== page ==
June 8, 2022

There are few moments in life more joyful than when our Servicemen and women finish their tour of duty and come home to their families and friends. Knowing they are home safe and in their loved ones’ arms again can’t help but make us smile and maybe shed a tear or two. 

These expectations for a joyful homecoming and reunion can cause disappointment or even resentment when the initial joy subsides and service members and their families navigate a new “normal” of shifting schedules, priorities, communication, and plans. It can be disorienting to discover that home is not quite the same. 

In this article, we will be touching on a few little-known homecoming transition challenges that all families should consider to help with integration and that Chaplains can utilize as part of their Military ministry.  


Understand Secondary Trauma

Secondary trauma (also called vicarious trauma or compassion fatigue), occurs when one hears about—and is affected by—the firsthand trauma that a loved one experienced. Family members may not understand the impacts of secondary trauma at first, and will probably try their best to support their significant other by giving them a “shoulder to lean on”. However, over time, the family member dealing with the secondary trauma will also experience emotional, social, behavioral, and even physical issues that the Service member has probably already been subjected to.

A woman dealing with secondary trauma after a deployment homecoming

So what are some ways family members can cope with secondary trauma? Here are some great ways to start: 

  • Recognize the symptoms—depression, anxiety, fear of mortality, sleeplessness, and the like. 
  • Set aside time for self-care to recover mental and emotional health. 
  • Share experiences with family and friends and spending time outside or rediscovering a spiritual connection with God are also helpful. 

For more resources on the matter, please visit our Never Alone program page, where we have a module that specifically focuses on Service members’ return home.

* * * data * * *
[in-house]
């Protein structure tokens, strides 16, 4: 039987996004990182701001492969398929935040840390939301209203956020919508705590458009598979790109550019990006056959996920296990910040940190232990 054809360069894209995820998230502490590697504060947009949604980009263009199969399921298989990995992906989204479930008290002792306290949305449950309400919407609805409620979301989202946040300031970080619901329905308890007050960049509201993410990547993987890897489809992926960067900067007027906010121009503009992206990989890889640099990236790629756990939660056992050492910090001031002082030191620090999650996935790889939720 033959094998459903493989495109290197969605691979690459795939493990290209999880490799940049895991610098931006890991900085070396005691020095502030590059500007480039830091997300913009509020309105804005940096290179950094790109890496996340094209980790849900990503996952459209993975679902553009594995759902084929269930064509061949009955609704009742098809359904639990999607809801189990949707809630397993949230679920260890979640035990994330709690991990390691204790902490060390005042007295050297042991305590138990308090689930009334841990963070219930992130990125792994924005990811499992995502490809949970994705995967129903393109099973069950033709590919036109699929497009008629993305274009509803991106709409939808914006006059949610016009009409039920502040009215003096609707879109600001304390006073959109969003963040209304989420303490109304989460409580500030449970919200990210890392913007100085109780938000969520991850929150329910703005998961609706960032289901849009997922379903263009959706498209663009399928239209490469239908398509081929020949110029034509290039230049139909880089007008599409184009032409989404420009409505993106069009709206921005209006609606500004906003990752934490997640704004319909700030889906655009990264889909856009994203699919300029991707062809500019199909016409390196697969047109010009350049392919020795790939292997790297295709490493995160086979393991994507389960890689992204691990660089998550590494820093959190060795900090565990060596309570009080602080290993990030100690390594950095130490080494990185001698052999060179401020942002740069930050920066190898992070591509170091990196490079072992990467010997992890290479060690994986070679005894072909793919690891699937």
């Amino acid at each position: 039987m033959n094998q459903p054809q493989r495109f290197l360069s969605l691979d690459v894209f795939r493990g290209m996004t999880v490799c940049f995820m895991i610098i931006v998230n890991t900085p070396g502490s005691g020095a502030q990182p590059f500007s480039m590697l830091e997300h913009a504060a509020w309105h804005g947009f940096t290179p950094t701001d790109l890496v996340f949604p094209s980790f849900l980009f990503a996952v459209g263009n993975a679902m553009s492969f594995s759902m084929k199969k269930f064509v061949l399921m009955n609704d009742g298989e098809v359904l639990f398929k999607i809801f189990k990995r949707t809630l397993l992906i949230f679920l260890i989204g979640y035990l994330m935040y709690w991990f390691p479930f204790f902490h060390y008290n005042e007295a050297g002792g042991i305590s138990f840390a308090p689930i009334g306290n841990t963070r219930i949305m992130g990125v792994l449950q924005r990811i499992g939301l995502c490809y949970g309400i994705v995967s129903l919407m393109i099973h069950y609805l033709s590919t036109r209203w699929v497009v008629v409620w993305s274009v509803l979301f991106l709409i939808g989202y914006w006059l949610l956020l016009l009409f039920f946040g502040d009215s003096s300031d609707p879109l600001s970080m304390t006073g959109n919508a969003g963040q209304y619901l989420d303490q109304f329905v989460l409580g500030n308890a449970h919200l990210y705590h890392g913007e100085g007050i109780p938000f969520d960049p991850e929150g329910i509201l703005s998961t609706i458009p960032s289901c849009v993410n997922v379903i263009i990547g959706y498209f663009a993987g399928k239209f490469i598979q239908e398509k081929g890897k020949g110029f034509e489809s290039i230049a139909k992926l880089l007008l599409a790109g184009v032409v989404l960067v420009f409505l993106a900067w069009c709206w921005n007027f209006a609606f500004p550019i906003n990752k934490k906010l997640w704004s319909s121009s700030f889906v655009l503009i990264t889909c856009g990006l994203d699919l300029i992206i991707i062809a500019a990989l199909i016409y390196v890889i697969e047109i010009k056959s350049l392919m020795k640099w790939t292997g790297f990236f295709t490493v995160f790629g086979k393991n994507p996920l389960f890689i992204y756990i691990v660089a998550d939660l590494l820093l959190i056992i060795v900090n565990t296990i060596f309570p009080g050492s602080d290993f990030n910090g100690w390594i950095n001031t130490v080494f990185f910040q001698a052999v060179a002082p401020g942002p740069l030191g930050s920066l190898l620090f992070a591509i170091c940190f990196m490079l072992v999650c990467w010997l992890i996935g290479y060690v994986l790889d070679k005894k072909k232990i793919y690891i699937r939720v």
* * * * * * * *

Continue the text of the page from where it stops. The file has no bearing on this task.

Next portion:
Locate Support Groups Outside of the Family

There are multiple opportunities for veterans and current Service members to reach out for help locally and—even digitally! Here are a couple resources:

Wounded Warrior Project: This organization pours its heart and soul into helping Vets and Service members in need—whether the wounds are physical or mental. They offer peer support groups in several states across the country which gives folks in the Military community a chance to support fellow Warriors.  

VA DoD: Veteran’s Affairs is now offering a social media network called the VA DoD Veteran Link which gives Veterans and Service members a place to connect and share challenges they share in a closed community. Sign-up instructions can be found in the aforementioned link. 

Armed Services Ministry: Here at ASM, we have our Chaplains and families covered too! With eight unique (free!) studies that cover common challenges that Veterans face, the God Understands page of our website dives into lessons that feature stories from other Warriors that have been in the shoes of those deployed. Family members will also have an opportunity to see these challenges associated with Military life and may find they can have an easier time connecting with their loved ones who have returned home. 

A soldier at his deployment homecoming

Remember to Support Children